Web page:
Nearly every major rate case over the past several years focuses some attention on removing subsidies running between rate classes.
1994--The Year in Review
announced plans to sell electricity at retail to its would-be steam hosts, Alcan Rolled Products Co. and Liberty Paperboard L.P. Alcan is currently a Niagara customer; Liberty plans to locate a new paperboard recycling plant on the Sithe/Independence site, with a substantial capital contribution from the QF's parent. Niagara complained that the sale would lead to higher rates for its other customers, and that the QF would earn significant profits without the retail sales because both Niagara and Consolidated Edison Co. were required to purchase its output. The New York Public Service Commission (PSC) ruled that the retail sale made the QF a public utility. Re Niagara Mohawk Pwr. Corp., 150 PUR4th 113 (N.Y.P.S.C.1994). In a subsequent ruling, however, the PSC applied "something less than full utility-type" regulation to the sale, saying that extensive oversight of the QF's prices was not required because the sale was competitive. Re Niagara Mohawk Pwr. Corp., 150 PUR4th 438 (N.Y.P.S.C.1994).
While granting a certificate for the sale, the PSC addressed the stranded investment issue by requiring the QF to pay Niagara an "equalization fee" to mitigate the extent to which investment undertaken to serve Alcan and other local growth now falls on Niagara's other customers. It rejected the QF's arguments that payments to the utility under gas transmission and wheeling arrangements should offset the equalization charge. Re Sithe/Independence Pwr. Partners L.P., 155 PUR4th 149 (N.Y.P.S.C.1994). Later, the PSC set the equalization payment at $19.6 million over a 10-year period. Re Sithe/Independence Pwr. Partners L.P., Case 94-E-0136, - PUR4th - Sept. 29, 1994 (N.Y.P.S.C.).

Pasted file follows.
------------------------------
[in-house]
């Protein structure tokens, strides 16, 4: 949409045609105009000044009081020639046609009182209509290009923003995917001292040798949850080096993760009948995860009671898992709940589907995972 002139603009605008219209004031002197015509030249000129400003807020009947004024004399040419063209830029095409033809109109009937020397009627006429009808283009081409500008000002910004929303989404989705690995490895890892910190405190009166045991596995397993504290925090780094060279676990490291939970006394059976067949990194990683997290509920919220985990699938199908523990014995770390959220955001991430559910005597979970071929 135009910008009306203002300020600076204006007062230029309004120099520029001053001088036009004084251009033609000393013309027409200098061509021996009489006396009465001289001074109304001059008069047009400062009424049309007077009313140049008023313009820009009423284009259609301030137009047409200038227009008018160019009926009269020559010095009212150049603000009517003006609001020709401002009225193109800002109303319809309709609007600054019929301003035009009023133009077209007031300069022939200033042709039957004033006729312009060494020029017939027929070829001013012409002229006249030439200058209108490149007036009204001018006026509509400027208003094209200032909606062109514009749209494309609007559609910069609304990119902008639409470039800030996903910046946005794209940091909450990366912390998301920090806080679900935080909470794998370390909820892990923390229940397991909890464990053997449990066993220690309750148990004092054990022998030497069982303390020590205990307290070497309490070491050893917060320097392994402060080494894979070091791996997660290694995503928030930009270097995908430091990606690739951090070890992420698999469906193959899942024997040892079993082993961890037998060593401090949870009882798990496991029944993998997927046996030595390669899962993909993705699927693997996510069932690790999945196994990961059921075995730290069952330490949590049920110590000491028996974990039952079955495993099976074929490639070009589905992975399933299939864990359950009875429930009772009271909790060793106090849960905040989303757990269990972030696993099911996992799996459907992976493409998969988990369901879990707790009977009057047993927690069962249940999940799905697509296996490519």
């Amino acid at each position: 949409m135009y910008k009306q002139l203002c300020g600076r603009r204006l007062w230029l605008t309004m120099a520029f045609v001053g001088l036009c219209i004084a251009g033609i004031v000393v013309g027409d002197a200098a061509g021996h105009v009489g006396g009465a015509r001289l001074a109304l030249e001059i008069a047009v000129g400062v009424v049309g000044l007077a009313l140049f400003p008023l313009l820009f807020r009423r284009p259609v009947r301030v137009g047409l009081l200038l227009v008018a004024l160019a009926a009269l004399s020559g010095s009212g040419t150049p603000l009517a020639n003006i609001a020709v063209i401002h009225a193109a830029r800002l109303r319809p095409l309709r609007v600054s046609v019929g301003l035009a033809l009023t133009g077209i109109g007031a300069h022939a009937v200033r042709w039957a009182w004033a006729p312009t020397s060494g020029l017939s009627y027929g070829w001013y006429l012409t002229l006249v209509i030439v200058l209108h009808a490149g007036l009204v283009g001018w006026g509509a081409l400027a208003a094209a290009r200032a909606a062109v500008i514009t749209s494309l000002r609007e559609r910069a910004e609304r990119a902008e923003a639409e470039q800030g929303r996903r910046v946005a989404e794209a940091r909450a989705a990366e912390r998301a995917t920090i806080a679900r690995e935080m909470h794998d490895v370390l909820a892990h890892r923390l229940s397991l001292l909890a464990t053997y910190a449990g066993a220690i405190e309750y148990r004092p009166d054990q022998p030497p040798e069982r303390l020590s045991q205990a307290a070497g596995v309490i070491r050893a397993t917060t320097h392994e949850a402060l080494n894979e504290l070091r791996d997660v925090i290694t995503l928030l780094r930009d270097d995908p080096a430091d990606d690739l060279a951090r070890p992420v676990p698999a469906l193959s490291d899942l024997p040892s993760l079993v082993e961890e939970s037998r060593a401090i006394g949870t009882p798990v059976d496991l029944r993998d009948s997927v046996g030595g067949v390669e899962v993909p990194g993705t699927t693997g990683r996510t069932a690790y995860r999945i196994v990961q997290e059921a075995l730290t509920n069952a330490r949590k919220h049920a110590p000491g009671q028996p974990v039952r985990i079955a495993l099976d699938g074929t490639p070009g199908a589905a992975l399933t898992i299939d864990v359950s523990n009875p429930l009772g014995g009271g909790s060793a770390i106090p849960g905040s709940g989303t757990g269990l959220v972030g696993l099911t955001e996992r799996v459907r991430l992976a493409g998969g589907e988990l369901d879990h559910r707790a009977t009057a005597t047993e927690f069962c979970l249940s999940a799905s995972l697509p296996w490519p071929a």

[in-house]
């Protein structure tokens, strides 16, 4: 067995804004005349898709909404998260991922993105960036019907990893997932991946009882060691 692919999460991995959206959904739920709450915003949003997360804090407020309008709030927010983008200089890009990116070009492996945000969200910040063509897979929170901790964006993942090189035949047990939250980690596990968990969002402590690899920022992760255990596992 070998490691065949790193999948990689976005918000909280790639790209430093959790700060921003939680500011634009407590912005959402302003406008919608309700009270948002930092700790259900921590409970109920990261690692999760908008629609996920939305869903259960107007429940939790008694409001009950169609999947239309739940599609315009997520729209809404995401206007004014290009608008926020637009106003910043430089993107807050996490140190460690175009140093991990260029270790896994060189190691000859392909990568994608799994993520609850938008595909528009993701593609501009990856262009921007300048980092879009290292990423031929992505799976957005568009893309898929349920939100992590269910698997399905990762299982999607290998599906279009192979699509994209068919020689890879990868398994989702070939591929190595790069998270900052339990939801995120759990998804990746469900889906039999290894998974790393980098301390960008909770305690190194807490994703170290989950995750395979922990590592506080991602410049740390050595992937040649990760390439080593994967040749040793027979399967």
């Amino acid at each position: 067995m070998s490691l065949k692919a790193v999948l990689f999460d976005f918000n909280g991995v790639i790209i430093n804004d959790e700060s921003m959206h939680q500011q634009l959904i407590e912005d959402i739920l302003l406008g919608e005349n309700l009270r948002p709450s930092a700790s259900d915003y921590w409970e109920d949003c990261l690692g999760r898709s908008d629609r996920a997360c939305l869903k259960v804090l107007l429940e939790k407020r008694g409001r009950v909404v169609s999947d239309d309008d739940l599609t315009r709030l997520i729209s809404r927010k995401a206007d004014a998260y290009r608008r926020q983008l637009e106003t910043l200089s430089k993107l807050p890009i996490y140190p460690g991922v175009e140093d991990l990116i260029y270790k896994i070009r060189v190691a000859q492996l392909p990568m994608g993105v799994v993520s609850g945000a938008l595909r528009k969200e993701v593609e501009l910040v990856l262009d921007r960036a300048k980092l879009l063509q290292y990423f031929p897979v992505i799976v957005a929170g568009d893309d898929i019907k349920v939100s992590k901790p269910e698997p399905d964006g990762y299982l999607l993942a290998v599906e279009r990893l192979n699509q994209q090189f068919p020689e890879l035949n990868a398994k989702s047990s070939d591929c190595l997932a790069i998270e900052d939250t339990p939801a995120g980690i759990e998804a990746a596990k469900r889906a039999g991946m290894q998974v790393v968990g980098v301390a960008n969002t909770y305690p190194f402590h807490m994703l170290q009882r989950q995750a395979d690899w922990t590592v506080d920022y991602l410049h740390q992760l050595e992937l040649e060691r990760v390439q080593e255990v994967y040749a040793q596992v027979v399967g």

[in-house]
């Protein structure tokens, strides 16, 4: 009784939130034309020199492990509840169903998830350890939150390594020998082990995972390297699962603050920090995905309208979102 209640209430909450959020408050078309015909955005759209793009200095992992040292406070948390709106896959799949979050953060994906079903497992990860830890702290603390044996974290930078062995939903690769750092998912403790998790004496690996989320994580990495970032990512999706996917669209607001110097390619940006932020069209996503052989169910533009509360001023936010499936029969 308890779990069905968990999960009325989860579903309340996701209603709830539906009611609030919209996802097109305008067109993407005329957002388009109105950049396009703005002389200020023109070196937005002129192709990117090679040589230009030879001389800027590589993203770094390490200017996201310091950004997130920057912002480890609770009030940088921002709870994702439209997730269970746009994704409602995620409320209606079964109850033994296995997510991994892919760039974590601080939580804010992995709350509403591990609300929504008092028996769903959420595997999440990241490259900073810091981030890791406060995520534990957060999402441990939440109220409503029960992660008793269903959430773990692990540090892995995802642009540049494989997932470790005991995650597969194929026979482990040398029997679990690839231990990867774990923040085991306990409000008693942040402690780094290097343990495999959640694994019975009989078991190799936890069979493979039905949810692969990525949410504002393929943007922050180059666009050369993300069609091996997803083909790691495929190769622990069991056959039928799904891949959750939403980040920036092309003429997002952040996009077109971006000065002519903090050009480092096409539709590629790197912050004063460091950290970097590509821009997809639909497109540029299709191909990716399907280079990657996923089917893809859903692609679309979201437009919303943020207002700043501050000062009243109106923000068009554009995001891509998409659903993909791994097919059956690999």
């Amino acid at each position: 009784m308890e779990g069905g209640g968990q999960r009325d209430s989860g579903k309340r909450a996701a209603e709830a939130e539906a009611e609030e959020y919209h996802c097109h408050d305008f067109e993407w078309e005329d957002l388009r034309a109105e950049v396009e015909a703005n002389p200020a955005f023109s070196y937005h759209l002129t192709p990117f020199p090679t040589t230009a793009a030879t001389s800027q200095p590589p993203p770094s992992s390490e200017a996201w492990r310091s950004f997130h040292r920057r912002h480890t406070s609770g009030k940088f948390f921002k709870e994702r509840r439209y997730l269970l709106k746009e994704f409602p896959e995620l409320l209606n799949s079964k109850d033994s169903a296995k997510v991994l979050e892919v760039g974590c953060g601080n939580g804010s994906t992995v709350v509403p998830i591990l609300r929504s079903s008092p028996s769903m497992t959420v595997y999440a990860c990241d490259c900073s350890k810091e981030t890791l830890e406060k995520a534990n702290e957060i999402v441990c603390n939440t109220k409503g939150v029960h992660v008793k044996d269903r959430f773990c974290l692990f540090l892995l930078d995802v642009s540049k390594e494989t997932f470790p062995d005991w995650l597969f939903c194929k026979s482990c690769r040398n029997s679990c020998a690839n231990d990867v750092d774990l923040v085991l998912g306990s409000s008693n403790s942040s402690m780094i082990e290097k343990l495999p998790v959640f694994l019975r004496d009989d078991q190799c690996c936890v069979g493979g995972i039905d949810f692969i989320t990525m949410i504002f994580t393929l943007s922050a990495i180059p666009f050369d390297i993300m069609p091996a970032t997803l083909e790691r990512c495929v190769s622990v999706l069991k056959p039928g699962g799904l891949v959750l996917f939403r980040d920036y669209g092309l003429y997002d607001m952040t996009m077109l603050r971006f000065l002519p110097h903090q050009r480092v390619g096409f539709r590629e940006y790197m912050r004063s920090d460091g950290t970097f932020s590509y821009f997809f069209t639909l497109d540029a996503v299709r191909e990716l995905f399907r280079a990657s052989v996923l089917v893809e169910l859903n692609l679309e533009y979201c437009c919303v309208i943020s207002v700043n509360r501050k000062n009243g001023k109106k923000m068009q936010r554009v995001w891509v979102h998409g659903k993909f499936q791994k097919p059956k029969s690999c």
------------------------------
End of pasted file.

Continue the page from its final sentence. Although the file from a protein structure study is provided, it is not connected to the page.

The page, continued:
The Rhode Island Public Utility Commission (PUC) has announced that it will consider on a case-by-case basis whether to regulate sales by nonutility power producers to a single customer within the service territory of a certificated electric utility. Narragansett Electric Co. had asked the PUC to issue a declaratory ruling that as a matter of law furnishing electricity to a single customer should trigger regulatory jurisdiction. The PUC found the suggested rule too broad, but added that the rate impact of the utility's losing its fifth-largest customer and the attendant load loss and stranded investment "must play a role" in its consideration. Re Narragansett Elec. Co., 154 PUR4th 304 (R.I.P.U.C.1994).
Slowly but Surely
State regulators moved slowly but surely toward a more open market structure for telecommunications in 1994. Although the U.S. Court of Appeals for the District of Columbia remanded to the Federal Communications Commission (FCC) its decision to require local exchange carriers (LECs) to permit competing enhanced service providers to "physically collocate" equipment in LEC switching facilities, regulators in several states have acted to open the local network. A well-publicized example occurred in New York where Rochester Telephone Corp. won approval for its plan to split into three separate companies and open its local service market to full competition. The company will separate into a holding company, a regulated provider of wholesale basic-exchange access services, and a competitive provider of retail local services. The plan includes a shift to incentive ratemaking, with a $21-million reduction in rates. Re Rochester